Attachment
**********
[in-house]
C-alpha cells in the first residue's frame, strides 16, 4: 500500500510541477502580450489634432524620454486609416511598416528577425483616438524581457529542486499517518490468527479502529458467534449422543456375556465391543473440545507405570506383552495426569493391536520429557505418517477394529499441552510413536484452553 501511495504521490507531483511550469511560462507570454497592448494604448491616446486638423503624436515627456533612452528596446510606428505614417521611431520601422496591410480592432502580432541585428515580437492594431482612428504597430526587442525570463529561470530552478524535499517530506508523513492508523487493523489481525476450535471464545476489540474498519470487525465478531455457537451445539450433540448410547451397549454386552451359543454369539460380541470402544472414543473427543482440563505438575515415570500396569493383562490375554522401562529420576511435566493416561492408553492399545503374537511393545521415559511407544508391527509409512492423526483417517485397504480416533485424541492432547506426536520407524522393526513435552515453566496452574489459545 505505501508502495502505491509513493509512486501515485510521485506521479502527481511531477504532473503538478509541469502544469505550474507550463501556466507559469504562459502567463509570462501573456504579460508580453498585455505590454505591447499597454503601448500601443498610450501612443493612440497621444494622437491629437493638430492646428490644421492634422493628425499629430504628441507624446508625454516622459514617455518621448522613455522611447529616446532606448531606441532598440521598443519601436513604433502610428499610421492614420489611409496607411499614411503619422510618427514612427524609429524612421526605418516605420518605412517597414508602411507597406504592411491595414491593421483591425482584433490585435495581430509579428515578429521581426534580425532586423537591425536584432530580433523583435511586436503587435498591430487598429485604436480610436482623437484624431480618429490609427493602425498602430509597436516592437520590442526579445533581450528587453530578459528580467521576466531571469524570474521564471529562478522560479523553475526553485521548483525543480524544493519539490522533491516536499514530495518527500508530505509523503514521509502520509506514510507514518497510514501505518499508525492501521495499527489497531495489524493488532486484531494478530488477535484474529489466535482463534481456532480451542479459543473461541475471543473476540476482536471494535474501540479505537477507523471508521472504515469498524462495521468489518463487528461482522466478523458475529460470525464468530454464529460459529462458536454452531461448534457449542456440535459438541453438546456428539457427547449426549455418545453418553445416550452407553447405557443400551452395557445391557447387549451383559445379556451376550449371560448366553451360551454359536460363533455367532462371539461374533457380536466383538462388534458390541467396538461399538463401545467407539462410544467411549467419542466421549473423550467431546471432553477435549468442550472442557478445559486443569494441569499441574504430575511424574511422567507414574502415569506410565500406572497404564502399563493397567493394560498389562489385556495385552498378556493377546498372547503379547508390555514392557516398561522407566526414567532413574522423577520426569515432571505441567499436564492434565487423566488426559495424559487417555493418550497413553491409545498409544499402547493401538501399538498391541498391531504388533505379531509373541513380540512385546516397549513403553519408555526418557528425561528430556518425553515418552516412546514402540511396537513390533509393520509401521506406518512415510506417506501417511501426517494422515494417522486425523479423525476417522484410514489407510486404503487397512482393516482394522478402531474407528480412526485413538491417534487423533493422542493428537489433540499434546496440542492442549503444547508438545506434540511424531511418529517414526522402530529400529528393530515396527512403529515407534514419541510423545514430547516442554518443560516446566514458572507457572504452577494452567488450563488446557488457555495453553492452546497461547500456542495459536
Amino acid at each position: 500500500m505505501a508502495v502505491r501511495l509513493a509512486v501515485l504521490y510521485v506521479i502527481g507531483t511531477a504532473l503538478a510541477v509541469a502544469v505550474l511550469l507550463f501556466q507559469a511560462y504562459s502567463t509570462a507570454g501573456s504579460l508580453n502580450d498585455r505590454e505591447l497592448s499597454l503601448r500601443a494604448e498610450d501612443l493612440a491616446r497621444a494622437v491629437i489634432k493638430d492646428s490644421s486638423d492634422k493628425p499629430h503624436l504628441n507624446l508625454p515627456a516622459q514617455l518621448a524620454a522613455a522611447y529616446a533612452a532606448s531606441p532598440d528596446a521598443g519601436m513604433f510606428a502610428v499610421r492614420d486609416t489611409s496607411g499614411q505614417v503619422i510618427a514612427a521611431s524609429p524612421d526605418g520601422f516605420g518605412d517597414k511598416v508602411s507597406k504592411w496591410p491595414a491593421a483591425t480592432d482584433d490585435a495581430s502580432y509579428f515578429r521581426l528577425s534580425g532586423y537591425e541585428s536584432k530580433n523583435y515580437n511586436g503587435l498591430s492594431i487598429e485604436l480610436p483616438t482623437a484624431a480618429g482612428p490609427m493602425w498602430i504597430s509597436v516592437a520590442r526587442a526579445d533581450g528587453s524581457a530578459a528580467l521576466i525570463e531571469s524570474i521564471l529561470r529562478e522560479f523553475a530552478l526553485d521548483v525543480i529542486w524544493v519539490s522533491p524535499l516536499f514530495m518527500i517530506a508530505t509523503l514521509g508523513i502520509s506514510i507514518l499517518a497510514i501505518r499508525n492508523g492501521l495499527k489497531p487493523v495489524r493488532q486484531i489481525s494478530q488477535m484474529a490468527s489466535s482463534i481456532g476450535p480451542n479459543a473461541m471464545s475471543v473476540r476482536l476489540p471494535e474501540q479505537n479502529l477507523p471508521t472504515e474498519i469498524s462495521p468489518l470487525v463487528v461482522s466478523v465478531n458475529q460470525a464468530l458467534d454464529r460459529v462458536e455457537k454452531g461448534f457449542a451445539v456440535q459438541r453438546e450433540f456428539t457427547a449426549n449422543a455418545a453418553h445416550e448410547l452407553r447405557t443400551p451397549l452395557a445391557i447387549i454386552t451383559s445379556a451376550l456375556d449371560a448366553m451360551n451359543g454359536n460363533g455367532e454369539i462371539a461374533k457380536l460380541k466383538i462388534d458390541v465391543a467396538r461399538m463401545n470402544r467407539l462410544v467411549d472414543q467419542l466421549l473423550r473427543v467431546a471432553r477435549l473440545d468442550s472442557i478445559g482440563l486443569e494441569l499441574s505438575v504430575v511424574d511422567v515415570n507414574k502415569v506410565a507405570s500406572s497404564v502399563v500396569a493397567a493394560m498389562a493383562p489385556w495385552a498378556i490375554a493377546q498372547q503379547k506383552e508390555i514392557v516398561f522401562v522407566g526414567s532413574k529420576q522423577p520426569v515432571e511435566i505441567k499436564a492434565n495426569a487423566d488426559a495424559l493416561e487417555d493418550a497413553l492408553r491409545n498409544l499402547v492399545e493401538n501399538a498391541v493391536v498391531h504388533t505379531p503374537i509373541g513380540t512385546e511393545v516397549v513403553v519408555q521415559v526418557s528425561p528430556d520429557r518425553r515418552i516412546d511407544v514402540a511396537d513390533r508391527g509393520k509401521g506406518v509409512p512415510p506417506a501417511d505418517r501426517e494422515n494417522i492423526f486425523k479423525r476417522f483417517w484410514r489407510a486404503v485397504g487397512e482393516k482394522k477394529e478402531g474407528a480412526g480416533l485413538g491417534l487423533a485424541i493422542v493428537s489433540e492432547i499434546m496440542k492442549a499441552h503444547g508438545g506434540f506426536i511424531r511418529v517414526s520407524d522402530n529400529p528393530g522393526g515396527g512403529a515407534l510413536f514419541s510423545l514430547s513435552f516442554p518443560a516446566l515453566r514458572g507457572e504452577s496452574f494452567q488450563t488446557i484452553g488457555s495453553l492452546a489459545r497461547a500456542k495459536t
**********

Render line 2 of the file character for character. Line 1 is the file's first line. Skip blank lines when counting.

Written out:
C-alpha cells in the first residue's frame, strides 16, 4: 500500500510541477502580450489634432524620454486609416511598416528577425483616438524581457529542486499517518490468527479502529458467534449422543456375556465391543473440545507405570506383552495426569493391536520429557505418517477394529499441552510413536484452553 501511495504521490507531483511550469511560462507570454497592448494604448491616446486638423503624436515627456533612452528596446510606428505614417521611431520601422496591410480592432502580432541585428515580437492594431482612428504597430526587442525570463529561470530552478524535499517530506508523513492508523487493523489481525476450535471464545476489540474498519470487525465478531455457537451445539450433540448410547451397549454386552451359543454369539460380541470402544472414543473427543482440563505438575515415570500396569493383562490375554522401562529420576511435566493416561492408553492399545503374537511393545521415559511407544508391527509409512492423526483417517485397504480416533485424541492432547506426536520407524522393526513435552515453566496452574489459545 505505501508502495502505491509513493509512486501515485510521485506521479502527481511531477504532473503538478509541469502544469505550474507550463501556466507559469504562459502567463509570462501573456504579460508580453498585455505590454505591447499597454503601448500601443498610450501612443493612440497621444494622437491629437493638430492646428490644421492634422493628425499629430504628441507624446508625454516622459514617455518621448522613455522611447529616446532606448531606441532598440521598443519601436513604433502610428499610421492614420489611409496607411499614411503619422510618427514612427524609429524612421526605418516605420518605412517597414508602411507597406504592411491595414491593421483591425482584433490585435495581430509579428515578429521581426534580425532586423537591425536584432530580433523583435511586436503587435498591430487598429485604436480610436482623437484624431480618429490609427493602425498602430509597436516592437520590442526579445533581450528587453530578459528580467521576466531571469524570474521564471529562478522560479523553475526553485521548483525543480524544493519539490522533491516536499514530495518527500508530505509523503514521509502520509506514510507514518497510514501505518499508525492501521495499527489497531495489524493488532486484531494478530488477535484474529489466535482463534481456532480451542479459543473461541475471543473476540476482536471494535474501540479505537477507523471508521472504515469498524462495521468489518463487528461482522466478523458475529460470525464468530454464529460459529462458536454452531461448534457449542456440535459438541453438546456428539457427547449426549455418545453418553445416550452407553447405557443400551452395557445391557447387549451383559445379556451376550449371560448366553451360551454359536460363533455367532462371539461374533457380536466383538462388534458390541467396538461399538463401545467407539462410544467411549467419542466421549473423550467431546471432553477435549468442550472442557478445559486443569494441569499441574504430575511424574511422567507414574502415569506410565500406572497404564502399563493397567493394560498389562489385556495385552498378556493377546498372547503379547508390555514392557516398561522407566526414567532413574522423577520426569515432571505441567499436564492434565487423566488426559495424559487417555493418550497413553491409545498409544499402547493401538501399538498391541498391531504388533505379531509373541513380540512385546516397549513403553519408555526418557528425561528430556518425553515418552516412546514402540511396537513390533509393520509401521506406518512415510506417506501417511501426517494422515494417522486425523479423525476417522484410514489407510486404503487397512482393516482394522478402531474407528480412526485413538491417534487423533493422542493428537489433540499434546496440542492442549503444547508438545506434540511424531511418529517414526522402530529400529528393530515396527512403529515407534514419541510423545514430547516442554518443560516446566514458572507457572504452577494452567488450563488446557488457555495453553492452546497461547500456542495459536